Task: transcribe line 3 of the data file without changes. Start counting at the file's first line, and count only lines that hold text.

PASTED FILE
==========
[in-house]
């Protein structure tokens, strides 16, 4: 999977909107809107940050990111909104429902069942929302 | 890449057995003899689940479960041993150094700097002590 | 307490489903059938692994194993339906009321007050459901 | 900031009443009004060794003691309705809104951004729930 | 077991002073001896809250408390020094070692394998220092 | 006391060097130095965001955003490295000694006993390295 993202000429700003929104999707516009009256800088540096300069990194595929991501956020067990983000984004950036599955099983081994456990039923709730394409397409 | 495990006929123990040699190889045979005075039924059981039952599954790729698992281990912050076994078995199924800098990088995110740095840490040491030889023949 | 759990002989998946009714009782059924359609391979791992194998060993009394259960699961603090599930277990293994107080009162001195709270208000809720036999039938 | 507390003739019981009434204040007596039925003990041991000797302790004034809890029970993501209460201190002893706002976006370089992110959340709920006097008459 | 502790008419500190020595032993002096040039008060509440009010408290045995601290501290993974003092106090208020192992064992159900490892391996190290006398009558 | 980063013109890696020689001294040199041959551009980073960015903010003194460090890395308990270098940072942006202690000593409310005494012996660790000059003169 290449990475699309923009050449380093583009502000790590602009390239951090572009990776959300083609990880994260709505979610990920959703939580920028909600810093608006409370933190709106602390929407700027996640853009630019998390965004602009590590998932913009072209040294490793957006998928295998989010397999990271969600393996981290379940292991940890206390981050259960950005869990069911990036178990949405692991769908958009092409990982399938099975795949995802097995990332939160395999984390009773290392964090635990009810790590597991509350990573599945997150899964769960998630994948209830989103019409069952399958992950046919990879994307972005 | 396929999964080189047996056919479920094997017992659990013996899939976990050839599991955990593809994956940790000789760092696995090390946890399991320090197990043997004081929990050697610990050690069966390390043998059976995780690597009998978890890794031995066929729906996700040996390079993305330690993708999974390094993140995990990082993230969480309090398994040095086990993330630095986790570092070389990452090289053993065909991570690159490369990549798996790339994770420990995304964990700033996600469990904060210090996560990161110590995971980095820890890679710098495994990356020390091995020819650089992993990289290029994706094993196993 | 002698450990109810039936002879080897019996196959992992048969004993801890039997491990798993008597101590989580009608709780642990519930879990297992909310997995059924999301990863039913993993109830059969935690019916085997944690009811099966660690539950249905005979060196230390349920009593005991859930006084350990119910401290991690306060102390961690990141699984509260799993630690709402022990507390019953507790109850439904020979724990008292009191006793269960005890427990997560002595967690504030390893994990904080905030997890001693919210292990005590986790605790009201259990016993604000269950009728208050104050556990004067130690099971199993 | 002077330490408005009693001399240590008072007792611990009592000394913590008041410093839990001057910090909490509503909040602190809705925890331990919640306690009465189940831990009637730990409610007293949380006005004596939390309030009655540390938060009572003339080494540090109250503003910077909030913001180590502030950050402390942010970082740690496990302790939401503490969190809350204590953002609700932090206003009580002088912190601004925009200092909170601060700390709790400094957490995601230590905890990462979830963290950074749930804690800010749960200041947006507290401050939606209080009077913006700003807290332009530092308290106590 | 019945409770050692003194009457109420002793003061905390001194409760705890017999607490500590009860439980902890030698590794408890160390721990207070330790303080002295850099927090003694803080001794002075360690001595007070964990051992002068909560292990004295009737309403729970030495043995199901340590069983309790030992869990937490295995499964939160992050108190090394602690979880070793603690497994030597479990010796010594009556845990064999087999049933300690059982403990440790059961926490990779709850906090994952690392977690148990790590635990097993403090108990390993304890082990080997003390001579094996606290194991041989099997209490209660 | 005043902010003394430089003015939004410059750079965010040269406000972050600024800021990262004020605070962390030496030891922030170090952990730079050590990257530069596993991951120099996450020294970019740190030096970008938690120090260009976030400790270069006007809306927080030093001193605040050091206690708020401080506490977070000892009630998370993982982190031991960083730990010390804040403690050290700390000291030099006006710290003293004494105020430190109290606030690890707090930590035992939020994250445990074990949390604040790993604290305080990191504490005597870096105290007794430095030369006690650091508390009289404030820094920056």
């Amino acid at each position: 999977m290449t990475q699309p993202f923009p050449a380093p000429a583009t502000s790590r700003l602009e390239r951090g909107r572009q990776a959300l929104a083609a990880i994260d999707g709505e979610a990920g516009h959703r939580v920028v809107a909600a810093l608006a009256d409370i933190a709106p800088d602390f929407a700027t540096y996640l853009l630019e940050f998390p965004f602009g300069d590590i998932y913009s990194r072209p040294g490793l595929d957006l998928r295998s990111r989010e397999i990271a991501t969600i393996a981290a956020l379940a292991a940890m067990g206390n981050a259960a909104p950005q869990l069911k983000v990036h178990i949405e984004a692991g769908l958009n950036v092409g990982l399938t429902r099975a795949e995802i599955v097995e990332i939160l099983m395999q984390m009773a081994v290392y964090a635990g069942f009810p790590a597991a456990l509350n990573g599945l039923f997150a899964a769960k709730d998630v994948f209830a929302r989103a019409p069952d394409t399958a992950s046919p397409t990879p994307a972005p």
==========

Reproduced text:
């Amino acid at each position: 999977m290449t990475q699309p993202f923009p050449a380093p000429a583009t502000s790590r700003l602009e390239r951090g909107r572009q990776a959300l929104a083609a990880i994260d999707g709505e979610a990920g516009h959703r939580v920028v809107a909600a810093l608006a009256d409370i933190a709106p800088d602390f929407a700027t540096y996640l853009l630019e940050f998390p965004f602009g300069d590590i998932y913009s990194r072209p040294g490793l595929d957006l998928r295998s990111r989010e397999i990271a991501t969600i393996a981290a956020l379940a292991a940890m067990g206390n981050a259960a909104p950005q869990l069911k983000v990036h178990i949405e984004a692991g769908l958009n950036v092409g990982l399938t429902r099975a795949e995802i599955v097995e990332i939160l099983m395999q984390m009773a081994v290392y964090a635990g069942f009810p790590a597991a456990l509350n990573g599945l039923f997150a899964a769960k709730d998630v994948f209830a929302r989103a019409p069952d394409t399958a992950s046919p397409t990879p994307a972005p």